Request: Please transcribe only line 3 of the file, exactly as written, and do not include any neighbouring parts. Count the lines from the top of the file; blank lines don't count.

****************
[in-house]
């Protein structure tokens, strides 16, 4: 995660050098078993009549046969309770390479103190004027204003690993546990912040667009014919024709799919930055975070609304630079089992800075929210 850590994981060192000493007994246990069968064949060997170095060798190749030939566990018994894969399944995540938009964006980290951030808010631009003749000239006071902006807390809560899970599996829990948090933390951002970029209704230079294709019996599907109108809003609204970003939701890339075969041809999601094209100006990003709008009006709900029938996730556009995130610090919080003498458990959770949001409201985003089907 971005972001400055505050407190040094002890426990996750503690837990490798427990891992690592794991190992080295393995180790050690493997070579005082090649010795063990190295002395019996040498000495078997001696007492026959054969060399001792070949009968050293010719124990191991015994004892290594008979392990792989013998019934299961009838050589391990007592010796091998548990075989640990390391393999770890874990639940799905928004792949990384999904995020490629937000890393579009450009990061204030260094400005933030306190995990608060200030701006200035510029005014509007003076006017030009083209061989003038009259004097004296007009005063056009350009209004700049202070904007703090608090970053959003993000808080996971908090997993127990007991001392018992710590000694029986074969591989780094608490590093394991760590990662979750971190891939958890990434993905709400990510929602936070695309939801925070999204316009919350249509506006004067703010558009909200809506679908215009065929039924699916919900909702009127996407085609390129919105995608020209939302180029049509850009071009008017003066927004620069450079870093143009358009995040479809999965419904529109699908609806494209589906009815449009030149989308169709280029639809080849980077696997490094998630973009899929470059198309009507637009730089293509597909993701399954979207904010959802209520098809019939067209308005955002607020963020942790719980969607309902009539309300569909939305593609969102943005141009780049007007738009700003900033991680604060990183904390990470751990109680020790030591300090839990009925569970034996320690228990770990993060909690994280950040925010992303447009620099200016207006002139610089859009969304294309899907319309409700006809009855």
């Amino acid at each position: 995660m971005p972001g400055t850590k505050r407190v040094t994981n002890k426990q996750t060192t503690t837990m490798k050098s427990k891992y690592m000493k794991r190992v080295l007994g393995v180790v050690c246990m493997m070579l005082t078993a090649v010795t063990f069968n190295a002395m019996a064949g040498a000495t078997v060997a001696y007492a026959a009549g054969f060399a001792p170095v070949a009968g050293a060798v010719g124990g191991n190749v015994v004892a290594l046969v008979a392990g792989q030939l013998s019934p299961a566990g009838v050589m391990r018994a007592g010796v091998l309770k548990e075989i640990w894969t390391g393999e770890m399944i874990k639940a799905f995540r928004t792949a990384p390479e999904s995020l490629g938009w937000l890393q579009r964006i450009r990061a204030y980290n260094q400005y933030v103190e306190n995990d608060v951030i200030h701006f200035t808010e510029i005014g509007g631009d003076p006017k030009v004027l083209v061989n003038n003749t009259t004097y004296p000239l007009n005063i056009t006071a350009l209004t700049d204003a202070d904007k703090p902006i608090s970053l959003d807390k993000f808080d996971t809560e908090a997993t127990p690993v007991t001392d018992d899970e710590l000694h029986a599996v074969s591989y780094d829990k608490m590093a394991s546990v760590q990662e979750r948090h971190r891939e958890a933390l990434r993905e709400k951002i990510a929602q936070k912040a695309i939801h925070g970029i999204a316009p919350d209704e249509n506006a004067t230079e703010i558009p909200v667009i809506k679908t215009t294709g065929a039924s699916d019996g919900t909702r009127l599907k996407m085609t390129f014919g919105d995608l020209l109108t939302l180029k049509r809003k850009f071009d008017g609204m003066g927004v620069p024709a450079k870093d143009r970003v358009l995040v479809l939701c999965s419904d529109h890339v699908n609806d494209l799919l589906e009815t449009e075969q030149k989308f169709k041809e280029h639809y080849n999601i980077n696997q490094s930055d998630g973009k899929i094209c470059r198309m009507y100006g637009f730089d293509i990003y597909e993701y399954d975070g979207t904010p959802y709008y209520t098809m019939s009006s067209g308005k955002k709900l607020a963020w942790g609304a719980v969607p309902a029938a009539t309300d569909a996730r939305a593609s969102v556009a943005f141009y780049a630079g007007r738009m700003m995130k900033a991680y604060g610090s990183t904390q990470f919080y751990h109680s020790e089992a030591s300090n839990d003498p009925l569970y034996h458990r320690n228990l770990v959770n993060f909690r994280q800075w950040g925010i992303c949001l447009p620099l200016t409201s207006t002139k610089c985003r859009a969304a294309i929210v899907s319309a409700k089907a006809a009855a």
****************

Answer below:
């Amino acid at each position: 995660m971005p972001g400055t850590k505050r407190v040094t994981n002890k426990q996750t060192t503690t837990m490798k050098s427990k891992y690592m000493k794991r190992v080295l007994g393995v180790v050690c246990m493997m070579l005082t078993a090649v010795t063990f069968n190295a002395m019996a064949g040498a000495t078997v060997a001696y007492a026959a009549g054969f060399a001792p170095v070949a009968g050293a060798v010719g124990g191991n190749v015994v004892a290594l046969v008979a392990g792989q030939l013998s019934p299961a566990g009838v050589m391990r018994a007592g010796v091998l309770k548990e075989i640990w894969t390391g393999e770890m399944i874990k639940a799905f995540r928004t792949a990384p390479e999904s995020l490629g938009w937000l890393q579009r964006i450009r990061a204030y980290n260094q400005y933030v103190e306190n995990d608060v951030i200030h701006f200035t808010e510029i005014g509007g631009d003076p006017k030009v004027l083209v061989n003038n003749t009259t004097y004296p000239l007009n005063i056009t006071a350009l209004t700049d204003a202070d904007k703090p902006i608090s970053l959003d807390k993000f808080d996971t809560e908090a997993t127990p690993v007991t001392d018992d899970e710590l000694h029986a599996v074969s591989y780094d829990k608490m590093a394991s546990v760590q990662e979750r948090h971190r891939e958890a933390l990434r993905e709400k951002i990510a929602q936070k912040a695309i939801h925070g970029i999204a316009p919350d209704e249509n506006a004067t230079e703010i558009p909200v667009i809506k679908t215009t294709g065929a039924s699916d019996g919900t909702r009127l599907k996407m085609t390129f014919g919105d995608l020209l109108t939302l180029k049509r809003k850009f071009d008017g609204m003066g927004v620069p024709a450079k870093d143009r970003v358009l995040v479809l939701c999965s419904d529109h890339v699908n609806d494209l799919l589906e009815t449009e075969q030149k989308f169709k041809e280029h639809y080849n999601i980077n696997q490094s930055d998630g973009k899929i094209c470059r198309m009507y100006g637009f730089d293509i990003y597909e993701y399954d975070g979207t904010p959802y709008y209520t098809m019939s009006s067209g308005k955002k709900l607020a963020w942790g609304a719980v969607p309902a029938a009539t309300d569909a996730r939305a593609s969102v556009a943005f141009y780049a630079g007007r738009m700003m995130k900033a991680y604060g610090s990183t904390q990470f919080y751990h109680s020790e089992a030591s300090n839990d003498p009925l569970y034996h458990r320690n228990l770990v959770n993060f909690r994280q800075w950040g925010i992303c949001l447009p620099l200016t409201s207006t002139k610089c985003r859009a969304a294309i929210v899907s319309a409700k089907a006809a009855a």